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January 9, 2020

And when the tempter came to him, he said, if thou be the Son of God, command that these stones be made bread.

- Matthew 4:3

How would it be if we could make bread from stones? Have you ever thought about the convenience of it? 

Making a loaf or a hot roll sounds like a good idea, considering today's prices of good bread. We could find long stones and make french sticks, flat stones for hamburger buns, and out of bluestones we could make giant-sized loaves for the whole family, soft and warm. 

The concept sounds good to us, but imagine these thoughts after forty days of eating nothing at all? 

When we go without food for that long, it impacts our cognitive abilities. It would also play games with our faith, particularly toward the end when we would start thinking about what we would choose to eat when finished. The idea of a fast is to take our focus off temporal things and put it on Godly things. Food takes up more of our mental space and time than we realise, and a fast removes those temptations and desirous thoughts.

Many people fast to lose weight, but a spiritual fast is much different from that. Generally, we will have a specific reason or preferred spiritual outcome for a spiritual fast. 

I recall doing a fast years ago and, during the last few hours, it was a fight to stay focused on the Lord and the reason for the fast. The thoughts of food and drink continually tried to force themselves to the front of my mind. 

Aptly named ’tempter’, Satan’s job is to destroy through temptation as many people as possible before he is thrown into the lake of fire. Revelation 20:10, “And the devil that deceived them was cast into the lake of fire and brimstone, where the beast and the false prophet are, and shall be tormented day and night for ever and ever.”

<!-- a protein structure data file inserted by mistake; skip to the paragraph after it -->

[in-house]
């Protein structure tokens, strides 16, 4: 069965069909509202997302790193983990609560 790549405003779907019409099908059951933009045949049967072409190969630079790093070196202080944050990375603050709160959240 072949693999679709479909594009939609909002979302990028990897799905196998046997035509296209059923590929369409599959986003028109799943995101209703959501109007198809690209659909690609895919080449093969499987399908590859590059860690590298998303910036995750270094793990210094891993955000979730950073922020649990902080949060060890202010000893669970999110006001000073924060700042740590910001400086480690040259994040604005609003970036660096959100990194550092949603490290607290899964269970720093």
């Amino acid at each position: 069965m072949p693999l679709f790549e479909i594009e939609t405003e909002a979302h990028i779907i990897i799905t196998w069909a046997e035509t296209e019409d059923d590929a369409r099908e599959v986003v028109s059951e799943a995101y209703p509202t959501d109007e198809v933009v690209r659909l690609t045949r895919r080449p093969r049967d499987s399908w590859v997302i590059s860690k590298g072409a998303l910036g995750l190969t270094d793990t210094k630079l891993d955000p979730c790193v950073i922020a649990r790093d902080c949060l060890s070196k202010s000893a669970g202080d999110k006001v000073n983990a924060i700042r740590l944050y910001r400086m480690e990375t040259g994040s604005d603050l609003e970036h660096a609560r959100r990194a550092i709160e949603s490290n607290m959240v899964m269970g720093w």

He wants all Christians to either give up their faith or fail in their quest to fulfil their calling. We have seen so many TV preachers fall to various temptations. God is on one side encouraging us, and Satan is on the other side disheartening, depressing and agitating us. We don't need to be on a fast to feel the cunning of Satan, we just have to be doing normal life as a believer.

At the moment, we don't have the power to command stones to be made bread, but Jesus did, which added a great degree of difficulty to His decision not to eat until the required time. 

How did Jesus respond to Satan’s temptation? Matthew 4:4, “But he answered and said, it is written, Man shall not live by bread alone, but by every word that proceedeth out of the mouth of God."

Think about this response. Jesus was fully cognitive, understanding the temptation, His own power, and the power of scripture. 

What are your responses to Satan's temptations? I mean the big temptations? Are they as considered and simple as that of Jesus? Or do you find yourself under pressure and ready to fall?

Jesus seemed so calm, cool and controlled even after forty days of deprivation. He spent His life resisting temptation, where others spent their lives falling to it. Resistance is a muscle which needs exercise. If you are experiencing trouble resisting temptation, you could memorise biblical scriptures and phrases like Jesus used, and then put them to work whether during a fast or not. 

Today's prayer: Dear Lord, thank you for Jesus resisting such great temptations at times when they were at their worst. Please help me to also resist in such a great and biblical way, getting stronger each day like Him.


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